N°010 - March / April 2021
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Patients specific cutting guides are helpful tools from simple to complex intra-articular high tibial osteotomies
By Christophe Jacquet(1,2), Philippe Berton(3), Mathias Donnez(3), Akash Sharma(1), Kristian Kley(2,4), Adrian Wilson(2,4) , Simone Cerciello(1), Sébastien Parratte(1,2), Matthieu Ollivier(1,2) in category SURGICAL TECHNIQUE
(1) Institute of movement and locomotion Department of Orthopedics and Traumatology, St Marguerite Hospital, 270 Boulevard Sainte Marguerite, BP 29 13274 Marseille, France. - (2) Aix Marseille Univ, APHM, CNRS, ISM, Sainte-Marguerite Hospital, Institute for Locomotion, Department of Orthopedics and Traumatology, Marseille, France. - (3) Newclip Techniques, Haute Goulaine, France. - (4) The Wellington Hospital, Wellington Place, St. John’s Wood, London, UK.
The aim of medial opening-wedge and lateral closing tibial osteotomies is to correct varus alignment in the lower limb to treat overload in the medial compartment of the knee joint [1,2]. In the last decade, medial opening-wedge high tibial osteotomy (OW-HTO) has gained increasing popularity, as more and more studies continue to report good post-operative outcomes with fewer complications . Accurate correction in all three spatial planes is a pivotal factor to obtain good clinical outcomes . To achieve the ideal planned correction, various planning methods, surgical techniques using different instrumentations have been developed. This includes conventional methods (with various intraoperative techniques to assess lower-limb alignment), computer-assisted surgery [4,5] and recently the use of patient-specific cutting guides (PSCG) [6–8]. We started using PSCG in 2015  and recently published 2 years results of our 100 first patients , as well as our learning curve using this philosophy in regular OW-HTO .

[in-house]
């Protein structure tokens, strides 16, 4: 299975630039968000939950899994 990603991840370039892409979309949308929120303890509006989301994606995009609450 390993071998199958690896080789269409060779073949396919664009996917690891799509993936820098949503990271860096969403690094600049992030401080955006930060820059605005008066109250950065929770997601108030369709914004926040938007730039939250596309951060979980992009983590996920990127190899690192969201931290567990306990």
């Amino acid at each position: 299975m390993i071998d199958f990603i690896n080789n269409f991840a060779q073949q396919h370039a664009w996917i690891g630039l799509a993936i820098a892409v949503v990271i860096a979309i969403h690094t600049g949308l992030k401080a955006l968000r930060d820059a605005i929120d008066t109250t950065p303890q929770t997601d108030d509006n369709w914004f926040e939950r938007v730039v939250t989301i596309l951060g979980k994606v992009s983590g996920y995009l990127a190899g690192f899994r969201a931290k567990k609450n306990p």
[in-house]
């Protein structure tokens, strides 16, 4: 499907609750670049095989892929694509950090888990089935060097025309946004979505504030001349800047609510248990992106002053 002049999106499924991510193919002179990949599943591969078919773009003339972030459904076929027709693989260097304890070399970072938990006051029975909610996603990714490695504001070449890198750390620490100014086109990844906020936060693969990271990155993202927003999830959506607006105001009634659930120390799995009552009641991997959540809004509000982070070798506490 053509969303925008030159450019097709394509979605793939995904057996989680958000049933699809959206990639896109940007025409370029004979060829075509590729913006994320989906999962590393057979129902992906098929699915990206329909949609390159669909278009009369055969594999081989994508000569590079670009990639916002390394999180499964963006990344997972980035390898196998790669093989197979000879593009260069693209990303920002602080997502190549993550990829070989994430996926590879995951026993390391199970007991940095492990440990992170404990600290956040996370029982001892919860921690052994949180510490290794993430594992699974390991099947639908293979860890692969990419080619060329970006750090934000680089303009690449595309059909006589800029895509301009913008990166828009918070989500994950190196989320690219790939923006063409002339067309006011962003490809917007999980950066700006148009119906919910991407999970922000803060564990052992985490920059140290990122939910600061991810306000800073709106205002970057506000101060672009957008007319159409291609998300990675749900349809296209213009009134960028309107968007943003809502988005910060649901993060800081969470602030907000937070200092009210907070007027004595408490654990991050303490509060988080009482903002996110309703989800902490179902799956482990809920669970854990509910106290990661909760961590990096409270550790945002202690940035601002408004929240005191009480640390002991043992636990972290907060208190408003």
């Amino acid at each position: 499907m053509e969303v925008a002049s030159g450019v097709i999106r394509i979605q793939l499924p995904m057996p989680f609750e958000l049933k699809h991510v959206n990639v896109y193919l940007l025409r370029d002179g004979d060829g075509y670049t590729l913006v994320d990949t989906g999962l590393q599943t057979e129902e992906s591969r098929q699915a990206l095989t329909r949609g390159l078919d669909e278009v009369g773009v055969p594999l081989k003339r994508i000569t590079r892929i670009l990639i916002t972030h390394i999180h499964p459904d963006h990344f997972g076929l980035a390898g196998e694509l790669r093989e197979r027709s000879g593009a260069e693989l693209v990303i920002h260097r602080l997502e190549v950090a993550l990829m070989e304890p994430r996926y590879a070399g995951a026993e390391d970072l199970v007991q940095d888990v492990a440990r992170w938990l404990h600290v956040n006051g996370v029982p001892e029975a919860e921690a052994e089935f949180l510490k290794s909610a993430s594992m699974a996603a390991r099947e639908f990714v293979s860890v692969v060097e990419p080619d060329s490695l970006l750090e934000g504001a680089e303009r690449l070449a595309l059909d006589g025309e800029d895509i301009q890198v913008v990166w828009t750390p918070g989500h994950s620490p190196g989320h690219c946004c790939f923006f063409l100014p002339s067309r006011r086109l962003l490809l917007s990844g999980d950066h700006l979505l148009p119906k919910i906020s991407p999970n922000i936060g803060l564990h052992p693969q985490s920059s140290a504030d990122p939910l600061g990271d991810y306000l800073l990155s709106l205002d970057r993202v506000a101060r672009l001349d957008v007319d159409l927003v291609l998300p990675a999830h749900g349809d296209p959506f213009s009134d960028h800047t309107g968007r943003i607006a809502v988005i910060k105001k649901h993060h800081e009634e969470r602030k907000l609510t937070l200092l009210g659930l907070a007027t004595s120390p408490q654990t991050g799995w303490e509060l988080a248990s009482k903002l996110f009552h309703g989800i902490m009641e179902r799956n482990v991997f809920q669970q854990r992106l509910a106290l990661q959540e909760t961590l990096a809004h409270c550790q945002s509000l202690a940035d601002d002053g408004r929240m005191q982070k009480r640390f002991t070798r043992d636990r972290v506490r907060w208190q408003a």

Our experience drove us to a better understanding of Maths and Biomechanical basis of osteotomies thanks to the extensive 3D planning and virtual osteotomy prior to the surgery. Thus, we challenged ourselves to perform more and more complex...
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